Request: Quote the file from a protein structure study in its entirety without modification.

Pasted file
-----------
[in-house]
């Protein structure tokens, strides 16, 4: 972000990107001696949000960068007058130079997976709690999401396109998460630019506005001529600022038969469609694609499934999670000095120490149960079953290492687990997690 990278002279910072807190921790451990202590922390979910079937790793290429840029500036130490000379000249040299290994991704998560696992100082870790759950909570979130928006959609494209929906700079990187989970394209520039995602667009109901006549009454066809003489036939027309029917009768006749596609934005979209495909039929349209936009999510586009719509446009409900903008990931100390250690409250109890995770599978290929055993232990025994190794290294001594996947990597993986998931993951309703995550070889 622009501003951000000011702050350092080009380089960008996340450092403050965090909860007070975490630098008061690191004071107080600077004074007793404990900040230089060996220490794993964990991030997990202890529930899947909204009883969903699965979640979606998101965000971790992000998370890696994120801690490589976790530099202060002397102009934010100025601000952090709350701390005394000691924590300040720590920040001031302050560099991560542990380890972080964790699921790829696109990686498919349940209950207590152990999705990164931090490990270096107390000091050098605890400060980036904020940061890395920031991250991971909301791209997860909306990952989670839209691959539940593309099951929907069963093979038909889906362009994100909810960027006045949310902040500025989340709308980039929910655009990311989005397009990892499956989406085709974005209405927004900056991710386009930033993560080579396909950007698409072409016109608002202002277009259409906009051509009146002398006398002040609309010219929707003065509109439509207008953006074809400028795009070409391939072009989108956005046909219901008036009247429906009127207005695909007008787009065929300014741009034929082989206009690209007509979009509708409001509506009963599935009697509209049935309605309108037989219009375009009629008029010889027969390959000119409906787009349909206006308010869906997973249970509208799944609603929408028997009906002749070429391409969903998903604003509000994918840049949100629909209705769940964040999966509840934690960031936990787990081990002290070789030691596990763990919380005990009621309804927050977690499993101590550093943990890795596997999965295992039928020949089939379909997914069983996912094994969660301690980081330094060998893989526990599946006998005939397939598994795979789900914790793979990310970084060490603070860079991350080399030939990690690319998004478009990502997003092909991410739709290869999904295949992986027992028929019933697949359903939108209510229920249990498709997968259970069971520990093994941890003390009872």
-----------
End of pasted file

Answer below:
[in-house]
């Protein structure tokens, strides 16, 4: 972000990107001696949000960068007058130079997976709690999401396109998460630019506005001529600022038969469609694609499934999670000095120490149960079953290492687990997690 990278002279910072807190921790451990202590922390979910079937790793290429840029500036130490000379000249040299290994991704998560696992100082870790759950909570979130928006959609494209929906700079990187989970394209520039995602667009109901006549009454066809003489036939027309029917009768006749596609934005979209495909039929349209936009999510586009719509446009409900903008990931100390250690409250109890995770599978290929055993232990025994190794290294001594996947990597993986998931993951309703995550070889 622009501003951000000011702050350092080009380089960008996340450092403050965090909860007070975490630098008061690191004071107080600077004074007793404990900040230089060996220490794993964990991030997990202890529930899947909204009883969903699965979640979606998101965000971790992000998370890696994120801690490589976790530099202060002397102009934010100025601000952090709350701390005394000691924590300040720590920040001031302050560099991560542990380890972080964790699921790829696109990686498919349940209950207590152990999705990164931090490990270096107390000091050098605890400060980036904020940061890395920031991250991971909301791209997860909306990952989670839209691959539940593309099951929907069963093979038909889906362009994100909810960027006045949310902040500025989340709308980039929910655009990311989005397009990892499956989406085709974005209405927004900056991710386009930033993560080579396909950007698409072409016109608002202002277009259409906009051509009146002398006398002040609309010219929707003065509109439509207008953006074809400028795009070409391939072009989108956005046909219901008036009247429906009127207005695909007008787009065929300014741009034929082989206009690209007509979009509708409001509506009963599935009697509209049935309605309108037989219009375009009629008029010889027969390959000119409906787009349909206006308010869906997973249970509208799944609603929408028997009906002749070429391409969903998903604003509000994918840049949100629909209705769940964040999966509840934690960031936990787990081990002290070789030691596990763990919380005990009621309804927050977690499993101590550093943990890795596997999965295992039928020949089939379909997914069983996912094994969660301690980081330094060998893989526990599946006998005939397939598994795979789900914790793979990310970084060490603070860079991350080399030939990690690319998004478009990502997003092909991410739709290869999904295949992986027992028929019933697949359903939108209510229920249990498709997968259970069971520990093994941890003390009872």